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Decision No. 17,968

Appeal of M.P., on behalf of her son, A.P., from action of the New York City Department of Education regarding immunization.

Decision No. 17,968

(March 17, 2021)

James E. Johnson, Corporation Counsel, attorneys for respondent, Chlarens Orsland, Esq., of counsel

ROSA., Commissioner.--Petitioner appeals the determination of the New York City Department of Education (“respondent”) that her son, A.P. (“the student”), is not entitled to a medical exemption from the immunization requirements of Public Health Law (“PHL”) §2164.  The appeal must be dismissed.

The student began attending respondent’s schools during the 2018-2019 school year.  In October 2018, petitioner requested a medical exemption on the student’s behalf from the varicella and the measles, mumps, and rubella (MMR) immunizations.  Respondent forwarded the request to the New York City Department of Health and Mental Hygiene (“DOHMH”) (see Chancellor’s Regulation A-701[III][A][4][a]), and a physician employed by DOHMH’s Office of School Health (“OSH”) contacted the student’s pediatrician on October 24, 2018 to discuss the request.  According to an affirmation submitted by the OSH physician, the student’s pediatrician expressed concerns about the student’s egg allergy and “prior history of fever following the administration of combination vaccinations, albeit with no severe reactions.”  The OSH physician indicates that, after discussing the immunization guidelines published by the Center for Disease Control’s Advisory Committee on Immunization Practices (ACIP), which provide that “students with various non-vaccine allergies can still safely be immunized with rare modifications,” the student’s pediatrician “agreed to refer the [s]tudent to an [a]llergist.”  The OSH physician subsequently denied petitioner’s medical exemption request, indicating that respondent would revisit the request if petitioner submitted additional information.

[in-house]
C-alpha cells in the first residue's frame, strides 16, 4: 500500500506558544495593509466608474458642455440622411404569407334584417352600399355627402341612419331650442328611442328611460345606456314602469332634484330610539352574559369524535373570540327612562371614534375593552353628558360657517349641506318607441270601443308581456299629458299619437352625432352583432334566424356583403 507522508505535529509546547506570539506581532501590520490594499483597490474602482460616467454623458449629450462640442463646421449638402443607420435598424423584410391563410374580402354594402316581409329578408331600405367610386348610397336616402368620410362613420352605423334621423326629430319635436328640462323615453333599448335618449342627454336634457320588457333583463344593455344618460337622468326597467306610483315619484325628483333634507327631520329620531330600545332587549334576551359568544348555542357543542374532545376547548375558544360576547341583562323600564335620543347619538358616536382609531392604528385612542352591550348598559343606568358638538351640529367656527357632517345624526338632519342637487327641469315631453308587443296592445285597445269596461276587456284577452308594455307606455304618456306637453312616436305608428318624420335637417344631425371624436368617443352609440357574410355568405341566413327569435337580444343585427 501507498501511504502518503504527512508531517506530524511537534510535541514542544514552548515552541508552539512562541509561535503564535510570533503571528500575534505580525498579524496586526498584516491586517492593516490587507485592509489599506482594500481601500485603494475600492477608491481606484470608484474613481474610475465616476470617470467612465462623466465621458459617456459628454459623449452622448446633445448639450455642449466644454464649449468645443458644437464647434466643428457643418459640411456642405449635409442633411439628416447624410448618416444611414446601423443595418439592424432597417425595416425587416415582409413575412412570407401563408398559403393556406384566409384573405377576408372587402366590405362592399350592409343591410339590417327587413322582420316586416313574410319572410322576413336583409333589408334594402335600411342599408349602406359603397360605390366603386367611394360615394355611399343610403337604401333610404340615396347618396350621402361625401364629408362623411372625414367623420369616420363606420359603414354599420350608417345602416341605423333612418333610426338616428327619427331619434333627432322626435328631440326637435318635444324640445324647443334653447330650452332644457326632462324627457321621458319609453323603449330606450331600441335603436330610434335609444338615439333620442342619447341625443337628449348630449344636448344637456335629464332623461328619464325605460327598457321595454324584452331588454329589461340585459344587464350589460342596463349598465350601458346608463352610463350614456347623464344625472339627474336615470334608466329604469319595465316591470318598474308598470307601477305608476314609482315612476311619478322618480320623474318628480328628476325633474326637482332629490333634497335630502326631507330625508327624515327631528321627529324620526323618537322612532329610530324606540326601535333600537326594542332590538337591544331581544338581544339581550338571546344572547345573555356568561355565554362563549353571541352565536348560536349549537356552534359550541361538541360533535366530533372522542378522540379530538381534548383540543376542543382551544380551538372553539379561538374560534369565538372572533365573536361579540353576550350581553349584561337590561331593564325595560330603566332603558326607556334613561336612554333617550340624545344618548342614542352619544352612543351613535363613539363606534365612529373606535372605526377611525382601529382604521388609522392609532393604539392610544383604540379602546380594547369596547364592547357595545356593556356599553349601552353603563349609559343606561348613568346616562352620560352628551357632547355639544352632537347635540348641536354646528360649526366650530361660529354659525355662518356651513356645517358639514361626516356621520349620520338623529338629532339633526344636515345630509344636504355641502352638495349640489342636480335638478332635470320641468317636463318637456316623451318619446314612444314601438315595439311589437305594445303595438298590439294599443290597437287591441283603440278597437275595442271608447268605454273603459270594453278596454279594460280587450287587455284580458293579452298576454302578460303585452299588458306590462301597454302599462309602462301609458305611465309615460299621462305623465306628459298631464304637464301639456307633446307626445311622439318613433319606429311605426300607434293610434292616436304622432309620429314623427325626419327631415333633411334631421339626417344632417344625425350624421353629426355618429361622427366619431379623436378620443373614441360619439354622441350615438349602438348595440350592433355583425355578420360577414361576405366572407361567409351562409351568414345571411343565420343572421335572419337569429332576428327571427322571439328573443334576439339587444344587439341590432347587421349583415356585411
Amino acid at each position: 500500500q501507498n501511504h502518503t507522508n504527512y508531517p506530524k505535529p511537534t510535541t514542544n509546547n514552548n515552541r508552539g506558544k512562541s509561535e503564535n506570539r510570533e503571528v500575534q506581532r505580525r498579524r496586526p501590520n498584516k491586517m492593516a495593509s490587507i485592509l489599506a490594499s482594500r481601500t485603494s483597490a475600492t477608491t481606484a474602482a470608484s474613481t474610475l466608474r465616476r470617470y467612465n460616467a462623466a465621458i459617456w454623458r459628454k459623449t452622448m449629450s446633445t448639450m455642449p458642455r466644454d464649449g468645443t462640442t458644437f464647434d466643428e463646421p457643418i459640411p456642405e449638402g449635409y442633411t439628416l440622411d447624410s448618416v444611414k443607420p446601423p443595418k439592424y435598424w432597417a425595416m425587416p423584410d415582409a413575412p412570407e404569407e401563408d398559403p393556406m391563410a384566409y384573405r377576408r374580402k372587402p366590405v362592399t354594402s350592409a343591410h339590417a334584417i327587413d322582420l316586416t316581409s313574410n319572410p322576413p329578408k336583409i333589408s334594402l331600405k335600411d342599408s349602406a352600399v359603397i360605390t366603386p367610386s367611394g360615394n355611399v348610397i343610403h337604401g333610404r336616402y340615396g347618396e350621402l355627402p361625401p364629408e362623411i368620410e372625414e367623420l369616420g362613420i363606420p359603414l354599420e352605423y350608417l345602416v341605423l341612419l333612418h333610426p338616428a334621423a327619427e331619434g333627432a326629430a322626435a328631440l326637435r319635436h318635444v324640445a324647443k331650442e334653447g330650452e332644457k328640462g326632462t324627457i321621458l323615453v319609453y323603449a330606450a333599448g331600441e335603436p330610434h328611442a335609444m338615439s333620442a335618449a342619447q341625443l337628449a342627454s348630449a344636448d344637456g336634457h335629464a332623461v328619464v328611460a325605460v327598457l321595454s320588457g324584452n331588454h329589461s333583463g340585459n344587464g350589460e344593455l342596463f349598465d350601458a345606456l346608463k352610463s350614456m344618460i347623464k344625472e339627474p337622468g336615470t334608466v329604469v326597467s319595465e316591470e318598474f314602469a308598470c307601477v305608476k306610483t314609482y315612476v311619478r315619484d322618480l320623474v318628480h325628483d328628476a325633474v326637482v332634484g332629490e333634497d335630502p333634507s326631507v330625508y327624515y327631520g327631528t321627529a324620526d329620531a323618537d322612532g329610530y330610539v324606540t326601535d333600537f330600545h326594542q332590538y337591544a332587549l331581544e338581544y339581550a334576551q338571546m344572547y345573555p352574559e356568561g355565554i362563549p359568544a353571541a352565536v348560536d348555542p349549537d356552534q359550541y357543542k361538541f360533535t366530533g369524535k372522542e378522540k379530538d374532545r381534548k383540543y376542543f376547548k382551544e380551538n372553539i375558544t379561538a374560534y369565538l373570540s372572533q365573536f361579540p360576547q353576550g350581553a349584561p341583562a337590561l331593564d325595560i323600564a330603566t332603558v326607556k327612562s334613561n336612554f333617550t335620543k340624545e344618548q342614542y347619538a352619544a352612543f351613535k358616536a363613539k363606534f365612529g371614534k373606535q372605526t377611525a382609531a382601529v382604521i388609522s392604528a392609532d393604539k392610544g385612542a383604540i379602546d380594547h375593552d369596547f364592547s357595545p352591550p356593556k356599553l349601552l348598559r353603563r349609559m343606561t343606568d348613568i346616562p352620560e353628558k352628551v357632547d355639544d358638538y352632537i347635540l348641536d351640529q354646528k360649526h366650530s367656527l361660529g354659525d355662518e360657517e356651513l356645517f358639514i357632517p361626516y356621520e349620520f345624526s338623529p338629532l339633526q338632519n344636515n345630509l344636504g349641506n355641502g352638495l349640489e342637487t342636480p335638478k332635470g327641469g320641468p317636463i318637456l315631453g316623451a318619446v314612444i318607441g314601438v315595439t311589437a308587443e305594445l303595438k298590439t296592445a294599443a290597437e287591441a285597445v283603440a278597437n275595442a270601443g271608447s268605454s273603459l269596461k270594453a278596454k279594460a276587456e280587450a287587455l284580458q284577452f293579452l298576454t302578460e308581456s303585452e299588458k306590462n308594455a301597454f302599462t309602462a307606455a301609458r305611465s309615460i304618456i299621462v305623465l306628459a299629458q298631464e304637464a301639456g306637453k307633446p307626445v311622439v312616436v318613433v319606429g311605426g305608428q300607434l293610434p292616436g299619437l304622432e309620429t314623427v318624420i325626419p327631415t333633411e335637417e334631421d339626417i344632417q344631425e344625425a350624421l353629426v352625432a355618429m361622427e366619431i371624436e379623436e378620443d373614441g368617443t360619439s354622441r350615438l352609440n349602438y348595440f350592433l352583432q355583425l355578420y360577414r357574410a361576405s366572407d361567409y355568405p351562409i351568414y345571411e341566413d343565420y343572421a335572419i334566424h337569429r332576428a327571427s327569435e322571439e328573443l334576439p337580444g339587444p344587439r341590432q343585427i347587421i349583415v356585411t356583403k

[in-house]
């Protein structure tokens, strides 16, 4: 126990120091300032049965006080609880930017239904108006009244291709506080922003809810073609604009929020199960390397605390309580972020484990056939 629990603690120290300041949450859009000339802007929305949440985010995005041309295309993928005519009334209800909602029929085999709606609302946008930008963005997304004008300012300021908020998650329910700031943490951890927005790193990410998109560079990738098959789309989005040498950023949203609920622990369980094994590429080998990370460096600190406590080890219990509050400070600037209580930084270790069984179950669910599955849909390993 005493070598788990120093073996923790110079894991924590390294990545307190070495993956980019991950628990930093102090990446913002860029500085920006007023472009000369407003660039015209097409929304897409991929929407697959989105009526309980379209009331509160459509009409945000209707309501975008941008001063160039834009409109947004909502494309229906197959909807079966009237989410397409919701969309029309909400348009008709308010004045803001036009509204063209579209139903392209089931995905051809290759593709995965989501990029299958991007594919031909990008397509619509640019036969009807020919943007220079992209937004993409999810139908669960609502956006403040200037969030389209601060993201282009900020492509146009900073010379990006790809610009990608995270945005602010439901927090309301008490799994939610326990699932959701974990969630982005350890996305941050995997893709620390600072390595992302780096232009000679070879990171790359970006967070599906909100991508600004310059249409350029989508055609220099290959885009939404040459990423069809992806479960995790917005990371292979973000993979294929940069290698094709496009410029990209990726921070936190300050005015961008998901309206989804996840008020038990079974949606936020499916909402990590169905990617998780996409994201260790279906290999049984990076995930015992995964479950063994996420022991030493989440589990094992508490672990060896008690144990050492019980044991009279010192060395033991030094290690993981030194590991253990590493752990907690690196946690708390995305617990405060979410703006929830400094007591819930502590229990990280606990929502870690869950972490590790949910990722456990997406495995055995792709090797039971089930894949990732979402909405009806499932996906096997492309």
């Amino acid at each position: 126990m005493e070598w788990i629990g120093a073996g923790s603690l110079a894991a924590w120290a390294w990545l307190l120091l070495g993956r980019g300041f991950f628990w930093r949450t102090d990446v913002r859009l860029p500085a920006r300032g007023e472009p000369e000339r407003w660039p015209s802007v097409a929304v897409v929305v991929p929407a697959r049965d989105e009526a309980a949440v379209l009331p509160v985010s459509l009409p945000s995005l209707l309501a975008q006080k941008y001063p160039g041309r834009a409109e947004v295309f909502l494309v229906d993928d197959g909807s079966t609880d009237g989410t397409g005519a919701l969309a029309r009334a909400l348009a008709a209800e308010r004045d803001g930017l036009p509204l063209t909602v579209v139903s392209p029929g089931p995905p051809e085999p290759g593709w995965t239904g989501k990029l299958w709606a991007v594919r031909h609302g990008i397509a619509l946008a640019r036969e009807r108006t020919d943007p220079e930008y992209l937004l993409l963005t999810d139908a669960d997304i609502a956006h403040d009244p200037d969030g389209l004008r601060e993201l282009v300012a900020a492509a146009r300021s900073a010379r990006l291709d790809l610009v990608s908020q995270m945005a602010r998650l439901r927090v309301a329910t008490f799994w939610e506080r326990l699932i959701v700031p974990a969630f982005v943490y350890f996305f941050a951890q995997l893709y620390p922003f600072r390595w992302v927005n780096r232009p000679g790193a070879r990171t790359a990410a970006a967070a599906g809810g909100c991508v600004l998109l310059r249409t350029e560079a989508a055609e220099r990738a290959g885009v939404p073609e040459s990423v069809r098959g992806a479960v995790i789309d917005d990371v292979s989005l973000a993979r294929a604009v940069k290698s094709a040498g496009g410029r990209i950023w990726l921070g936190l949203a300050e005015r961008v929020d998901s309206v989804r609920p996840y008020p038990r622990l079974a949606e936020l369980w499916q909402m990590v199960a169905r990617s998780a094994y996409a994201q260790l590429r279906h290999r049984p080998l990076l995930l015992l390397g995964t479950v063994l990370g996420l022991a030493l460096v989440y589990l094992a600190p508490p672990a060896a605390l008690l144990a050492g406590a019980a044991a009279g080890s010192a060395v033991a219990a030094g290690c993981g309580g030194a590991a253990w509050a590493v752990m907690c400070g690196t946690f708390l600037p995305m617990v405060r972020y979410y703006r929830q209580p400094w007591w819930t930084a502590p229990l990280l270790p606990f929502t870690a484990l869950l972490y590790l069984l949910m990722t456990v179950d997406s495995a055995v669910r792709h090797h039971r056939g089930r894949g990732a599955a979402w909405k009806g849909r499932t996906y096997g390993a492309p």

Later during the 2018-2019 school year, petitioner submitted information from the student’s allergist, including bloodwork and the results of skin testing.  On April 18, 2019, the OSH physician spoke with the allergist, who, according to the OSH physician, recommended that the student not receive vaccines containing neomycin, “based on the parents’ report of contact reaction from topical neomycin.”  The OSH physician indicates in her affidavit that, although the student’s records confirmed his food allergies, “the prior history of vaccine reactions as reported by the parents was not clear,” and the student’s vaccine reactions were “unconfirmed and not applicable to MMR and varicella vaccines since the student had no prior doses to report a reaction.”  The OSH physician further states that “contact dermatitis following exposure to neomycin ... is not recognized as a contraindication to vaccination.”  Nevertheless, the OSH physician recommended “that the [s]tudent be evaluated to receive vaccinations in a controlled setting in a pediatric allergy clinic to allay the parental concern.” 

In a letter dated May 3, 2019, OSH’s health services coordinator (“OSH coordinator”) granted the student a medical exemption from the tetanus, diphtheria, pertussis (“DTaP”); hepatitis B; MMR; and varicella immunizations until June 30, 2019.  The OSH physician explains in her affidavit that she granted this “temporary” medical exemption “for the remainder of the school term,” “[t]o allow the parents time to consider the option” of receiving vaccinations in a controlled setting.